Leave mining waste (tailings) in place following cessation of disposal operations

How is the evidence assessed?
  • Effectiveness
    15%
  • Certainty
    25%
  • Harms
    5%

Study locations

Key messages

  • One study examined the effects of leaving mining waste (tailings) in place following cessation of disposal operations on subtidal benthic invertebrate populations. The study was in Auke Bay (USA).

 

COMMUNITY RESPONSE (1 STUDY)

  • Overall community composition (1 study): One replicated, paired, controlled study in Auke Bay found that plots where mine tailings were left in place had similar invertebrate community composition as plots where tailings had been removed, but both had different communities to plots of natural sediment.
  • Overall richness/diversity (1 study): One replicated, paired, controlled study in Auke Bay found that plots where mine tailings were left in place had similar invertebrate species richness as plots where tailings had been removed, but both had lower richness compared to plots of natural sediment.

POPULATION RESPONSE (1 STUDY)

  • Overall abundance (1 study): One replicated, paired, controlled study in Auke Bay found that plots where mine tailings were left in place had similar invertebrate overall abundance and biomass as plots where tailings had been removed. While plots with and without tailings had similar abundances to plots of natural sediment, their biomasses were higher.

About key messages

Key messages provide a descriptive index to studies we have found that test this intervention.

Studies are not directly comparable or of equal value. When making decisions based on this evidence, you should consider factors such as study size, study design, reported metrics and relevance of the study to your situation, rather than simply counting the number of studies that support a particular interpretation.

Supporting evidence from individual studies

  1. A replicated, paired, controlled, pilot study in 1994–1996 of 90 plots of soft seabed in Auke Bay, Alaska, USA (Kline & Stekoll 2001) found that leaving mine tailings on the seabed after ceasing disposal operations, or removing them, led to similar changes in invertebrate community composition, abundance, biomass and species richness, but either way remained different to nearby natural communities, after 22 months. After 22 months, invertebrate community compositions were similar in plots with and without tailings but remained different to plots of natural sediment (data presented as graphical analyses). Plots with and without tailings had similar invertebrate abundance (with: 900 vs without: 1,050 individuals/tray), biomass (370 vs 380 mg/tray), and species richness (50 vs 48 species/tray). Plots with and without tailings had similar abundances to the natural plot (natural plot abundance: 920 individuals/tray), but their biomasses were higher (natural plot biomass: 150 mg/tray,) and richness were lower (natural plot species richness: 40 species/tray). In 1994, 48 plastic trays (as experimental plots, 8 cm deep, 15 cm diameter) were filled with either tailings or sediments without invertebrates (to mimic removal of tailings) and deployed in pairs by divers at 21 m depth in a circular arrangement (30 m diameter). After 9, 17, and 22 months, 10 trays/treatment were recovered (in total: 30 of the 48 trays), and 10 plots of nearby natural sediment were sampled using a tray as a corer. Invertebrates (>500 µm) were identified, counted, and dry-weighed.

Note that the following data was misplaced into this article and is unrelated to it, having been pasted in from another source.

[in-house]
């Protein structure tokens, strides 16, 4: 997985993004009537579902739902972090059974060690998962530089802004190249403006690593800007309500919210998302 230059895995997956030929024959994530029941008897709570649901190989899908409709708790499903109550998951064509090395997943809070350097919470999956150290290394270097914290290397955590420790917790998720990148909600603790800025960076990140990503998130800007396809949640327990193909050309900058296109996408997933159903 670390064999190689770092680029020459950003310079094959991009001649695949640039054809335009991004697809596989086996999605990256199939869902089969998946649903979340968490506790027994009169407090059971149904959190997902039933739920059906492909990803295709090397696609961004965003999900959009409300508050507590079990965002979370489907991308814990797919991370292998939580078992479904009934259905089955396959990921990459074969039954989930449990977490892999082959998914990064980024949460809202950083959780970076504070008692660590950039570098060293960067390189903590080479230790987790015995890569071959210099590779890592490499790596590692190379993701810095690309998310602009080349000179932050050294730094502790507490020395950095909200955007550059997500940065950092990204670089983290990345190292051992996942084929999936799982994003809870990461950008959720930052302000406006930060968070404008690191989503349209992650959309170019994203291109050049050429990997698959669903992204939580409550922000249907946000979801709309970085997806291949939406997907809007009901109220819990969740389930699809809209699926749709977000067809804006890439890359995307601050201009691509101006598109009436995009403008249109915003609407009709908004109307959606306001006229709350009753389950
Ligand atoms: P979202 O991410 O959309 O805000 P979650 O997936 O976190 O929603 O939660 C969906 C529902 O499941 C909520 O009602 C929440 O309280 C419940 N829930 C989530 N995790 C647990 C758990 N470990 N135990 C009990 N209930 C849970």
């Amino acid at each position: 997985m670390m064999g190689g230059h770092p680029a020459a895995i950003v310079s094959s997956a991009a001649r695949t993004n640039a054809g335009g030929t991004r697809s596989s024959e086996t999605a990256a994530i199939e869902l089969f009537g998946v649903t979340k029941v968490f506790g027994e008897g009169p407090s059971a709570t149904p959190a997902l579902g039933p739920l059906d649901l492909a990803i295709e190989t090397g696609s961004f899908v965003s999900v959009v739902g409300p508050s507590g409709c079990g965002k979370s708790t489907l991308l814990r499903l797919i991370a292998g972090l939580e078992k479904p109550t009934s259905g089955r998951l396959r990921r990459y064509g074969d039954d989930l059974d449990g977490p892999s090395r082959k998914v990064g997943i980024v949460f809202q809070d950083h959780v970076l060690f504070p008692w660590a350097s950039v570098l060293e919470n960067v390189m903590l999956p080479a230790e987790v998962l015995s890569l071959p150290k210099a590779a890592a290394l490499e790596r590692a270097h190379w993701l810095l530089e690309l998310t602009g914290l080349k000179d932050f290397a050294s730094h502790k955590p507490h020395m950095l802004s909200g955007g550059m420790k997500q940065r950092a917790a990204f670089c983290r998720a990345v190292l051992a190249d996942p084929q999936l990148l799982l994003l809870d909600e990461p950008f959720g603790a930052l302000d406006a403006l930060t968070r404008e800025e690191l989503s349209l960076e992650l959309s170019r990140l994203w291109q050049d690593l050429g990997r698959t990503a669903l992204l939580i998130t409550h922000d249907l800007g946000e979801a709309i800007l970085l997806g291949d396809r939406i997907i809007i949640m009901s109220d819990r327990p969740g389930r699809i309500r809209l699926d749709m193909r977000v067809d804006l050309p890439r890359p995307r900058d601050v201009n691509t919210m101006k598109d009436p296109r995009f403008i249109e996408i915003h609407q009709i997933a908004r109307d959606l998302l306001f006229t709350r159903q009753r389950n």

Study and other actions tested
Please cite as:

Lemasson, A.J., Pettit, L.R., Smith, R.K. & Sutherland, W.J. (2020) Subtidal Benthic Invertebrate Conservation. Pages 635-732 in: W.J. Sutherland, L.V. Dicks, S.O. Petrovan & R.K. Smith (eds) What Works in Conservation 2020. Open Book Publishers, Cambridge, UK.

Where has this evidence come from?

List of journals searched by synopsis

All the journals searched for all synopses

Subtidal Benthic Invertebrate Conservation

This Action forms part of the Action Synopsis:

Subtidal Benthic Invertebrate Conservation
Subtidal Benthic Invertebrate Conservation

Subtidal Benthic Invertebrate Conservation - Published 2020

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